Matt Nelson's slashing prices on new Justices of the Peace!
That's right, for a limited-time only, Tempe and Chandler voters can elect a new JP for 25-percent off the current price.
Maybe. County officials say they aren't sure taking a pay cut is legal; Nelson admits he didn't research that before he made the offer.
Nelson is one of four Republicans running for the University Lakes JP position in the August 26 primary. He vows to be one heck of a bargain for voters if they put him in office.
Nelson's "promise," according to a mailer sent recently to voters: "Government costs have risen too much. I will take a 25% salary reduction for my entire term when elected."
Justices of the Peace in Maricopa County currently earn $101,500.
Under state law, as Nelson himself mentions in a 2013 blog post, the only requirement for JP "is to be 18 and breathing." But Nelson's qualifications include his law degree, while his GOP opponents have never even attended law school, he claims. Nelson's a former prosecutor for the city of Phoenix who's worked in private practice since 2010.
He's done well for himself over the years -- in other areas of life, if not in his law practice, he tells New Times. A former investigator for the Chicago Department of Labor, Nelson decided "late in life" to move someplace warmer and go to law school. Since obtaining his law degree from Arizona State University, all of his work has been pro bono, he says. He's worked on "Project Salute," for example, a free legal-help program for veterans.
County records show he's filed more than twice as many signatures as his competitors for the campaign. If he survives the primary, he'll face off in the November 4 general election against Democrat Tyler Kissell. The current JP, former lawmaker Meg Burton-Cahill, isn't on this year's list of candidates.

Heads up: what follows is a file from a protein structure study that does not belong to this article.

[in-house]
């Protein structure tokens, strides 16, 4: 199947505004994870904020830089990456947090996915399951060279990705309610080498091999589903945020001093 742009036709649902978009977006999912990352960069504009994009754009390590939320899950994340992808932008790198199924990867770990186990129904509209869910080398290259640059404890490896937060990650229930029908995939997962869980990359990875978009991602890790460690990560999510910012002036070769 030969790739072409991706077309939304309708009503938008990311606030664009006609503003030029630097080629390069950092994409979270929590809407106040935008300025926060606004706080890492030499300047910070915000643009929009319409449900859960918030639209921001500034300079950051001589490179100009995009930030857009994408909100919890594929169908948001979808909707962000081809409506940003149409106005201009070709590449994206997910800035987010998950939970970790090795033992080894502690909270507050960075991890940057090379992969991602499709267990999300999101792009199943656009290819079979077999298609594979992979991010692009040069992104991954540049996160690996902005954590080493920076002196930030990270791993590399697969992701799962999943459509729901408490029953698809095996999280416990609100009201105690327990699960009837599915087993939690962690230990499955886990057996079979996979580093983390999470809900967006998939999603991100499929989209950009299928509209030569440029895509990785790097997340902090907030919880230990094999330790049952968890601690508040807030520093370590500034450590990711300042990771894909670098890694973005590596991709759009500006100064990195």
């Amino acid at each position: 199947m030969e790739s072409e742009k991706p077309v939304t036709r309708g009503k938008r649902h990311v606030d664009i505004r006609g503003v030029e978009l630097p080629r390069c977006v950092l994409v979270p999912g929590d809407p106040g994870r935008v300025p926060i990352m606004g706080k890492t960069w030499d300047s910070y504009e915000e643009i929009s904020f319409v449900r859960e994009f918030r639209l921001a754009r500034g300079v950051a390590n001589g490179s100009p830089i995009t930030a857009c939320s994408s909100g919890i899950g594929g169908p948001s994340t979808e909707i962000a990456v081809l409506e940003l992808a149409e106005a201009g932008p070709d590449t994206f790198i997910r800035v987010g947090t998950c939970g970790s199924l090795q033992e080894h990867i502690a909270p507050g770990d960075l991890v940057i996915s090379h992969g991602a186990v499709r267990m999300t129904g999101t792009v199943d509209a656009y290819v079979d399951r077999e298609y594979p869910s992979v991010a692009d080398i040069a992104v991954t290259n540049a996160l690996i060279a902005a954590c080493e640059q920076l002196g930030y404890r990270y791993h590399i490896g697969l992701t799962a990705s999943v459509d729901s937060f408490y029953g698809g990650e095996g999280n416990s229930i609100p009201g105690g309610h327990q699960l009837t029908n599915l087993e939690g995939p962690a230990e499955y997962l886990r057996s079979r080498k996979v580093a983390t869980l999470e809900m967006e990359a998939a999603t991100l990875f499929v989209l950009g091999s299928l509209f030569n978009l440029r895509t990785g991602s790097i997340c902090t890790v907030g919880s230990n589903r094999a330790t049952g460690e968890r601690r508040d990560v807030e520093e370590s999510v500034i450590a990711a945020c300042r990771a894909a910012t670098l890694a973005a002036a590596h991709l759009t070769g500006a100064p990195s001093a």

There's just one problem with Nelson's campaign promise to get paid less, however: Maricopa County officials don't know if he can legally take a smaller paycheck.
No one at the Maricopa County Justice Courts administration offices in Phoenix could recall a similar situation, says Sheryl Rabin, spokeswoman and legislative analyst for the courts.
"If an elected Justice of the Peace asks not to accept the full salary of the position, legal research would be required to determine any statutory or other restrictions that could possibly impact whether an elected official can legally refuse payment of the entire earned salary," she says.
Told that, Nelson wasn't sure what he'd do if it turns out he's not able to take a self-imposed pay cut.
Maybe he'll simply refuse to fill out payroll paperwork for his first year, he says. But he didn't make the promise in order to give administrators "headaches." If he has to take the full salary, he adds, he'll likely give 25 percent of it to charity.
He could consider donating it to a state lawmaker, since legislators make only $24,000 a year -- less than Nelson wants to give away.
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Editor's Note: This post has been edited from its original version.
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